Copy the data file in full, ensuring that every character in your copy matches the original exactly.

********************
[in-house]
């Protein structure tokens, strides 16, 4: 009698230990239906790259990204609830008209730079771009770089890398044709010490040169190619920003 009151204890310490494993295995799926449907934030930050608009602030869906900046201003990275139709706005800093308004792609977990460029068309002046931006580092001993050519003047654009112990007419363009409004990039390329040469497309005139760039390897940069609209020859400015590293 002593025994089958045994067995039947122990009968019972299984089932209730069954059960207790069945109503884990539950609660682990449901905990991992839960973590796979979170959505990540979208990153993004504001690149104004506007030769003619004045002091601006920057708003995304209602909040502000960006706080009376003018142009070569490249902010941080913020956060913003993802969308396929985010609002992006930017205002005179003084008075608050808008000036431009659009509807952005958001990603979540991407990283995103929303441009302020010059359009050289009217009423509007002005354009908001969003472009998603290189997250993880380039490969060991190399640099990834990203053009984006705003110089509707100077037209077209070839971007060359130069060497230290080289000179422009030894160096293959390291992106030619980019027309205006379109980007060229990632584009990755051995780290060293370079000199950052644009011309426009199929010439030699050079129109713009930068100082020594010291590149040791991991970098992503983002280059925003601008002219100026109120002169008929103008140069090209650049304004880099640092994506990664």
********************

[in-house]
């Protein structure tokens, strides 16, 4: 009698230990239906790259990204609830008209730079771009770089890398044709010490040169190619920003 009151204890310490494993295995799926449907934030930050608009602030869906900046201003990275139709706005800093308004792609977990460029068309002046931006580092001993050519003047654009112990007419363009409004990039390329040469497309005139760039390897940069609209020859400015590293 002593025994089958045994067995039947122990009968019972299984089932209730069954059960207790069945109503884990539950609660682990449901905990991992839960973590796979979170959505990540979208990153993004504001690149104004506007030769003619004045002091601006920057708003995304209602909040502000960006706080009376003018142009070569490249902010941080913020956060913003993802969308396929985010609002992006930017205002005179003084008075608050808008000036431009659009509807952005958001990603979540991407990283995103929303441009302020010059359009050289009217009423509007002005354009908001969003472009998603290189997250993880380039490969060991190399640099990834990203053009984006705003110089509707100077037209077209070839971007060359130069060497230290080289000179422009030894160096293959390291992106030619980019027309205006379109980007060229990632584009990755051995780290060293370079000199950052644009011309426009199929010439030699050079129109713009930068100082020594010291590149040791991991970098992503983002280059925003601008002219100026109120002169008929103008140069090209650049304004880099640092994506990664």